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Bank Relationship Management: Feedback is a Two-Way Street

  • By Andrew Deichler
  • Published: 9/28/2015
nyhavnCOPENHAGEN, Denmark – One message was clear during a panel discussion on corporate-bank relationships at the Eurofinance International Cash and Treasury Management conference—transparency is paramount. As treasurers, you should know your bank inside and out, and you should provide them feedback on their performance; otherwise, they will never improve. Conversely, you need to be able to trust your bank to be honest with you about how you’re doing.

Evaluating you


David Nelson, vice president investor relations and treasurer for IT services provider Cognizant, said that when his treasury department was first establishing itself, it focused on having as few bank relationships as possible. “We selected one bank to provide our global cash management,” he said. “We had a different structure in every country, about a quarter of our cash was uninvested, because there was really no treasury function. We had a very limited team, and it was only after pleading and begging, I’ve able to hire about one person every year. So we put in place one platform, because we didn’t have the bandwidth to have multiple bank relationships.”

Since then, Cognizant’s bank relationships have grown. Last year, treasury took out its first debt facility—a syndicated bank facility. “We have about 25 banks that are in the facility, and they all want to be a relationship bank,” he said. “So we’ve really had to rethink what a relationship is. So we’ve gone through the process of taking a look at each one of those banks, where they are in the credit facility, and where they’re strong. We’ve had to modify and adjust, country by country.”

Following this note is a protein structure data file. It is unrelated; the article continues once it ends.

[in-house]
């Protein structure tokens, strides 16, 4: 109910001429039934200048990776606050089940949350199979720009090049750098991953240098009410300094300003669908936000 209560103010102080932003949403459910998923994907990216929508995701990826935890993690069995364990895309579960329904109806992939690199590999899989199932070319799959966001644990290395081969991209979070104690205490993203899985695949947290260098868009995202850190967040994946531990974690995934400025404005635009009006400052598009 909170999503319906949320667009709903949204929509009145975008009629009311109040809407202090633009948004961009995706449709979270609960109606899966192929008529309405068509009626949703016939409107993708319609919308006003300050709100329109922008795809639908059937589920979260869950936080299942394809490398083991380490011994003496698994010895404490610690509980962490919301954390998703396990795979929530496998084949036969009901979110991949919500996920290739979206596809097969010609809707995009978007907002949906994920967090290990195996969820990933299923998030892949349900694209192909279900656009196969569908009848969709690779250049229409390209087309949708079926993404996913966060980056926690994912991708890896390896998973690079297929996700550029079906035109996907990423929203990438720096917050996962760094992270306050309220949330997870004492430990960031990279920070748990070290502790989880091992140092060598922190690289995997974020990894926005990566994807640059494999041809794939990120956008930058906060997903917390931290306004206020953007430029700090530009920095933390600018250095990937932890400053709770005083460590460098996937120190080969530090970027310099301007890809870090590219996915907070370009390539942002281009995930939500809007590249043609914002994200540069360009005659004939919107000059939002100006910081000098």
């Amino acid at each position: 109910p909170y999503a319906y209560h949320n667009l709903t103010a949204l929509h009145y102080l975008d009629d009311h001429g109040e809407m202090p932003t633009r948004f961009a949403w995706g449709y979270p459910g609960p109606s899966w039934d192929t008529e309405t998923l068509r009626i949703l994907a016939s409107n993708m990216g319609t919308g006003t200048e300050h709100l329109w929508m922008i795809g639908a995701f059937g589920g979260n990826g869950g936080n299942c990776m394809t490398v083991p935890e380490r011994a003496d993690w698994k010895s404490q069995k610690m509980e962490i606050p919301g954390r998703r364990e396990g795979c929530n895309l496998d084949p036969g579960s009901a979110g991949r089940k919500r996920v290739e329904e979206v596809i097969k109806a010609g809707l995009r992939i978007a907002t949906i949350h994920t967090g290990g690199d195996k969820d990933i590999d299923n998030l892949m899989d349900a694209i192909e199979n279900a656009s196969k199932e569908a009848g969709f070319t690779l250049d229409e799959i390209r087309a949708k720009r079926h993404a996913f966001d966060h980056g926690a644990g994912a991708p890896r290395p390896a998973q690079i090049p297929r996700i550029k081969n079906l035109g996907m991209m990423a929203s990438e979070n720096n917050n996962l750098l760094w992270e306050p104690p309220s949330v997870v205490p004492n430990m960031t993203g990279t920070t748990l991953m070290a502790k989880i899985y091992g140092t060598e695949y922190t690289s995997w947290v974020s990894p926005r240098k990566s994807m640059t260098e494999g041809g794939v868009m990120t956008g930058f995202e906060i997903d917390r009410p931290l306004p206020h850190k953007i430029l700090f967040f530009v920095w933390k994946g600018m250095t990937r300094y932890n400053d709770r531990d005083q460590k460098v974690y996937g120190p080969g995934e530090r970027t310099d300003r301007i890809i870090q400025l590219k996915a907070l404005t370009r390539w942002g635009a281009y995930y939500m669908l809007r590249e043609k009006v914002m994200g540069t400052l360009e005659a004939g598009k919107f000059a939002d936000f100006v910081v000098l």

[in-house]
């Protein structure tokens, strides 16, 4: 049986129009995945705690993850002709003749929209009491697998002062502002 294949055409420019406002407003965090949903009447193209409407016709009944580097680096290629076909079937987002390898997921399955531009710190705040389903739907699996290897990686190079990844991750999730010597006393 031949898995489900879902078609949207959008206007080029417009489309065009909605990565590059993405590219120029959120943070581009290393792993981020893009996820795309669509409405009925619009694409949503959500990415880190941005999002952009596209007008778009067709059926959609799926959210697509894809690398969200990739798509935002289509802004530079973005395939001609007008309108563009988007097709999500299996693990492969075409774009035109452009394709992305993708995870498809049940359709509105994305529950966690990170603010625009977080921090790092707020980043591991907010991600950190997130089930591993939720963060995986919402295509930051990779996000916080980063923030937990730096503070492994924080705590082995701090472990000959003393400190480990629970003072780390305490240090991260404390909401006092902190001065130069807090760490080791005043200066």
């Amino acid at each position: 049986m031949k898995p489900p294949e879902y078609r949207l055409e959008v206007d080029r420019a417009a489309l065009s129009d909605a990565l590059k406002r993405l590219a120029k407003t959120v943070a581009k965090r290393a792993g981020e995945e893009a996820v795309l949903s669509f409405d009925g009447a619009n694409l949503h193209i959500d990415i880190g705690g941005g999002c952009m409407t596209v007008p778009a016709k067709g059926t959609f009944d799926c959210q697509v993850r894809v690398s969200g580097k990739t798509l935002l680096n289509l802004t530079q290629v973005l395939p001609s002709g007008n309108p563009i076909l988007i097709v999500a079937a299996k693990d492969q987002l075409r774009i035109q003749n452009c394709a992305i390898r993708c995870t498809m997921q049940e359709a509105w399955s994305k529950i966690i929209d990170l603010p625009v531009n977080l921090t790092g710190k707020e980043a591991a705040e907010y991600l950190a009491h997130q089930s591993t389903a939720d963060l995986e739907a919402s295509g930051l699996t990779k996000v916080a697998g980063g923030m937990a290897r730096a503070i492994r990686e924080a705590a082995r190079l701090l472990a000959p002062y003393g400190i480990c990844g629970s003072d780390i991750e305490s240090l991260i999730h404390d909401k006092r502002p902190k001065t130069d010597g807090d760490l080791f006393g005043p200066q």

From that point, Cognizant’s treasury evaluates each of its relationship banks’ actual performance, starting with its top banks and then down to the smaller ones. But perhaps even more importantly, the treasury team asks for its banks to evaluate them. “It’s one of the things we’ve always insisted on from our banking partners,” Nelson said. Basically, we’ve said, ‘You know a lot more about cash management, investment management, etc. than we do. That’s your specialty. Tell us where we can improve.’”

Nelson noted that sometimes, banks are reluctant to give feedback because they don’t want to give their clients bad news. “But we keep pushing,” he said. “If they come back and say, ‘It’s perfect,’ we say, ‘You’re not telling me the truth.’ So we keep pushing and we get a lot of insight from the banks. And that’s what we’ve done since the beginning; we tell them that we expect our better banks to come back and tell us where we’re not performing well.”

The value of transparency

Henning Jakobsen, vice president and general manager for Colgate Palmolive’s Nordic hub, stressed the importance of having an open and honest relationship with your bank. “During the crisis and the credit crunch in 2008, we had very good communication,” he said. “Banks like to be informed of where you are. At the time, they were nervous. But the more we could tell them—the good news and the bad news—you build a trust. And although it doesn’t pay the bills, it definitely helps you get your mind around what the issues are and create a mutual relationship for when things really get bad.”

Working across the organization

Mayela Stuparitz, CTP, global treasury director, Wm. Wrigley Jr. Co., noted that her treasury department does an annual feedback survey of its business units, asking each one to provide feedback on their bank. “We have specific categories and specific areas where we grade them, and we use that information to provide feedback to our banks,” she said. “It is a way of connecting the business units that are using some of those services and having the dialogue as it takes place and not later on when you’re trying to solve an issue.”

Wrigley’s treasury department has had this evaluation process in place for many years, Stuparitz added. “Our banking partners expect that feedback—the good, bad and the ugly,” she said.

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